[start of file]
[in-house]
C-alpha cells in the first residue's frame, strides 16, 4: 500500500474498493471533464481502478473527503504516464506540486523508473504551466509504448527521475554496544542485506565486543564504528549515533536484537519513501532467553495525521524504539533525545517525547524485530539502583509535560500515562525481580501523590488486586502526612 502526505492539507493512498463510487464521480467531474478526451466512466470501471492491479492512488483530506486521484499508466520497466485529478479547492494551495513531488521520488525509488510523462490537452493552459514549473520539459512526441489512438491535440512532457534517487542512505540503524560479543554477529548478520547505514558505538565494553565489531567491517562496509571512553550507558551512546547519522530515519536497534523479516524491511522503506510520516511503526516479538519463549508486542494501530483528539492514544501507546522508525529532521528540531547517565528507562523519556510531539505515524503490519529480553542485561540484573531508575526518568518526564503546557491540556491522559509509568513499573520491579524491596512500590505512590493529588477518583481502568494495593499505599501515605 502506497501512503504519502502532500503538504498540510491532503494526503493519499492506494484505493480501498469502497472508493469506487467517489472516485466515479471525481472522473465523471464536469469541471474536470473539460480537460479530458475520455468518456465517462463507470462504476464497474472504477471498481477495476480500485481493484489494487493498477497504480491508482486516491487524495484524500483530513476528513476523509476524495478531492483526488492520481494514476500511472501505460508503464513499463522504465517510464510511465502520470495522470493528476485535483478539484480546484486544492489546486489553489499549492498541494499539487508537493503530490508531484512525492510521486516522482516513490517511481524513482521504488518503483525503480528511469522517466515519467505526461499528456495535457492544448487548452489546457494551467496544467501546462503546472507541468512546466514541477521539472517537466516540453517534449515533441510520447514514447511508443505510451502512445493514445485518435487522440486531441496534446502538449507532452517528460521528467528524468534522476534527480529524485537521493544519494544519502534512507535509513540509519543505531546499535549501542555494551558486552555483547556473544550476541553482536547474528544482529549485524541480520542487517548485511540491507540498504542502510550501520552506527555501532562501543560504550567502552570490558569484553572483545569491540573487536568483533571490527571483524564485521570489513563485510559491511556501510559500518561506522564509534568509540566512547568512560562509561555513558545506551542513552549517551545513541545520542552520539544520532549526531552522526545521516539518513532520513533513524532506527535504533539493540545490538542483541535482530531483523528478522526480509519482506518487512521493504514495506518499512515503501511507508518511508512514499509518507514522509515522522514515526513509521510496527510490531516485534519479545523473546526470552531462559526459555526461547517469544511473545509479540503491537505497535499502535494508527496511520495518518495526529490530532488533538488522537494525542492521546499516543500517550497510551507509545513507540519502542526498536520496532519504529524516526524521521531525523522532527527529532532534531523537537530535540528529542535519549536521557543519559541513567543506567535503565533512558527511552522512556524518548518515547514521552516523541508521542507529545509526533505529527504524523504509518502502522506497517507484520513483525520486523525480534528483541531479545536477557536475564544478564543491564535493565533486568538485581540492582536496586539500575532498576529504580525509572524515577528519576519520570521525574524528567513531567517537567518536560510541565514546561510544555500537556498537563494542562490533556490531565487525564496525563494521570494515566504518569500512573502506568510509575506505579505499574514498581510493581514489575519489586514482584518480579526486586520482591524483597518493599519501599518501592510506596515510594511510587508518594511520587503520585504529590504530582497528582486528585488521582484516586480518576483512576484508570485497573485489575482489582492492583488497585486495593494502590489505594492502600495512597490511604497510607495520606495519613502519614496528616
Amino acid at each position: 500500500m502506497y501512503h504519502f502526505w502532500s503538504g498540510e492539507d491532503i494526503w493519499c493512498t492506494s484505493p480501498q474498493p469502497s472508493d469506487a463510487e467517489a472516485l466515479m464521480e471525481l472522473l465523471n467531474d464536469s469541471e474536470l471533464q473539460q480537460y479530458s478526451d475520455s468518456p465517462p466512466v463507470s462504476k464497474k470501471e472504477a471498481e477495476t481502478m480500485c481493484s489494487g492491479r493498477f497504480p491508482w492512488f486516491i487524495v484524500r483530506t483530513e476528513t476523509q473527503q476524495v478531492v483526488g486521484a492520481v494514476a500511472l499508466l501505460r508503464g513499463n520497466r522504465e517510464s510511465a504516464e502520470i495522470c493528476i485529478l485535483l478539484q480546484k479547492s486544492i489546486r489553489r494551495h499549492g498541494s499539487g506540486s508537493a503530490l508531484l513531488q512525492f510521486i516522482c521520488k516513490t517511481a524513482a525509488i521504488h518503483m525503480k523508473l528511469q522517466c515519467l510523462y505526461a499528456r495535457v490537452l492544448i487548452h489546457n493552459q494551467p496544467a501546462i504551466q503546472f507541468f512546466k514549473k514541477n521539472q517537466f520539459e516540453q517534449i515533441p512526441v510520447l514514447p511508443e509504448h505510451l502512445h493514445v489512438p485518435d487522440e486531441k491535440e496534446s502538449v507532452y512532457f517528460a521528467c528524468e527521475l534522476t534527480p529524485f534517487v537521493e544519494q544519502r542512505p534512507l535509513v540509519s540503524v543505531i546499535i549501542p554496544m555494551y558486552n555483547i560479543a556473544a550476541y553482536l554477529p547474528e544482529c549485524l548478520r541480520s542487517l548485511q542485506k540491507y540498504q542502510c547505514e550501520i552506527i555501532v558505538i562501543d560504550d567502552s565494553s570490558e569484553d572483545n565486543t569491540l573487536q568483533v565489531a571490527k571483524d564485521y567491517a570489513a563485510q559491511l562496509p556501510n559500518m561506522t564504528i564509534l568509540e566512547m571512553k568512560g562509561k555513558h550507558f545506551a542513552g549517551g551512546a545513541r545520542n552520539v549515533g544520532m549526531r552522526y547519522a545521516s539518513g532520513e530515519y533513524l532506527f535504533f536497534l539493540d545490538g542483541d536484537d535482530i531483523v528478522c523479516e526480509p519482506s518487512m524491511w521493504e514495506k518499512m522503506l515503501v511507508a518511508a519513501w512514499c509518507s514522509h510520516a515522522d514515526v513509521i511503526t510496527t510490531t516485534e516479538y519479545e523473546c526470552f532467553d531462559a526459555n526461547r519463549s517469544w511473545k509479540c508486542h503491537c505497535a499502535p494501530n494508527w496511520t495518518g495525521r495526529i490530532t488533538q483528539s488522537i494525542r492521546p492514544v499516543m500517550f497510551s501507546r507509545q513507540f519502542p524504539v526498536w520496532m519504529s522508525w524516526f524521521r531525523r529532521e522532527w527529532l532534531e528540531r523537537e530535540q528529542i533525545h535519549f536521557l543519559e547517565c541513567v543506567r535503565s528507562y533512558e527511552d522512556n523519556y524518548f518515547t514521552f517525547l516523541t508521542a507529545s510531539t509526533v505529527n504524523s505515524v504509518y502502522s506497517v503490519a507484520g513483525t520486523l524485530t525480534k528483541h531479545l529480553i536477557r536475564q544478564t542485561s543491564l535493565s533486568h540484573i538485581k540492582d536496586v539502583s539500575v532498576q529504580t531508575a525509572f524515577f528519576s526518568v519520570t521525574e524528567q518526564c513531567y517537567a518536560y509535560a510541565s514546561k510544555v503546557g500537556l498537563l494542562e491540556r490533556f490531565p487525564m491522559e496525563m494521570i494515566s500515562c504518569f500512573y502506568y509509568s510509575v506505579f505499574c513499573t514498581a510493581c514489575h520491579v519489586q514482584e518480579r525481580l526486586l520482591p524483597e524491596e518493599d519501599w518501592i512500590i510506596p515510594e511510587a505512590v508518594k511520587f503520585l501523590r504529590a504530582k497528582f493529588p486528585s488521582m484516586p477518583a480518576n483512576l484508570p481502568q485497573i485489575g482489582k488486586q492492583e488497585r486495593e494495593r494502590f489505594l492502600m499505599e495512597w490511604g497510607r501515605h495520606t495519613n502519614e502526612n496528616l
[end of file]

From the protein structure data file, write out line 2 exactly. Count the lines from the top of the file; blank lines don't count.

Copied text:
C-alpha cells in the first residue's frame, strides 16, 4: 500500500474498493471533464481502478473527503504516464506540486523508473504551466509504448527521475554496544542485506565486543564504528549515533536484537519513501532467553495525521524504539533525545517525547524485530539502583509535560500515562525481580501523590488486586502526612 502526505492539507493512498463510487464521480467531474478526451466512466470501471492491479492512488483530506486521484499508466520497466485529478479547492494551495513531488521520488525509488510523462490537452493552459514549473520539459512526441489512438491535440512532457534517487542512505540503524560479543554477529548478520547505514558505538565494553565489531567491517562496509571512553550507558551512546547519522530515519536497534523479516524491511522503506510520516511503526516479538519463549508486542494501530483528539492514544501507546522508525529532521528540531547517565528507562523519556510531539505515524503490519529480553542485561540484573531508575526518568518526564503546557491540556491522559509509568513499573520491579524491596512500590505512590493529588477518583481502568494495593499505599501515605 502506497501512503504519502502532500503538504498540510491532503494526503493519499492506494484505493480501498469502497472508493469506487467517489472516485466515479471525481472522473465523471464536469469541471474536470473539460480537460479530458475520455468518456465517462463507470462504476464497474472504477471498481477495476480500485481493484489494487493498477497504480491508482486516491487524495484524500483530513476528513476523509476524495478531492483526488492520481494514476500511472501505460508503464513499463522504465517510464510511465502520470495522470493528476485535483478539484480546484486544492489546486489553489499549492498541494499539487508537493503530490508531484512525492510521486516522482516513490517511481524513482521504488518503483525503480528511469522517466515519467505526461499528456495535457492544448487548452489546457494551467496544467501546462503546472507541468512546466514541477521539472517537466516540453517534449515533441510520447514514447511508443505510451502512445493514445485518435487522440486531441496534446502538449507532452517528460521528467528524468534522476534527480529524485537521493544519494544519502534512507535509513540509519543505531546499535549501542555494551558486552555483547556473544550476541553482536547474528544482529549485524541480520542487517548485511540491507540498504542502510550501520552506527555501532562501543560504550567502552570490558569484553572483545569491540573487536568483533571490527571483524564485521570489513563485510559491511556501510559500518561506522564509534568509540566512547568512560562509561555513558545506551542513552549517551545513541545520542552520539544520532549526531552522526545521516539518513532520513533513524532506527535504533539493540545490538542483541535482530531483523528478522526480509519482506518487512521493504514495506518499512515503501511507508518511508512514499509518507514522509515522522514515526513509521510496527510490531516485534519479545523473546526470552531462559526459555526461547517469544511473545509479540503491537505497535499502535494508527496511520495518518495526529490530532488533538488522537494525542492521546499516543500517550497510551507509545513507540519502542526498536520496532519504529524516526524521521531525523522532527527529532532534531523537537530535540528529542535519549536521557543519559541513567543506567535503565533512558527511552522512556524518548518515547514521552516523541508521542507529545509526533505529527504524523504509518502502522506497517507484520513483525520486523525480534528483541531479545536477557536475564544478564543491564535493565533486568538485581540492582536496586539500575532498576529504580525509572524515577528519576519520570521525574524528567513531567517537567518536560510541565514546561510544555500537556498537563494542562490533556490531565487525564496525563494521570494515566504518569500512573502506568510509575506505579505499574514498581510493581514489575519489586514482584518480579526486586520482591524483597518493599519501599518501592510506596515510594511510587508518594511520587503520585504529590504530582497528582486528585488521582484516586480518576483512576484508570485497573485489575482489582492492583488497585486495593494502590489505594492502600495512597490511604497510607495520606495519613502519614496528616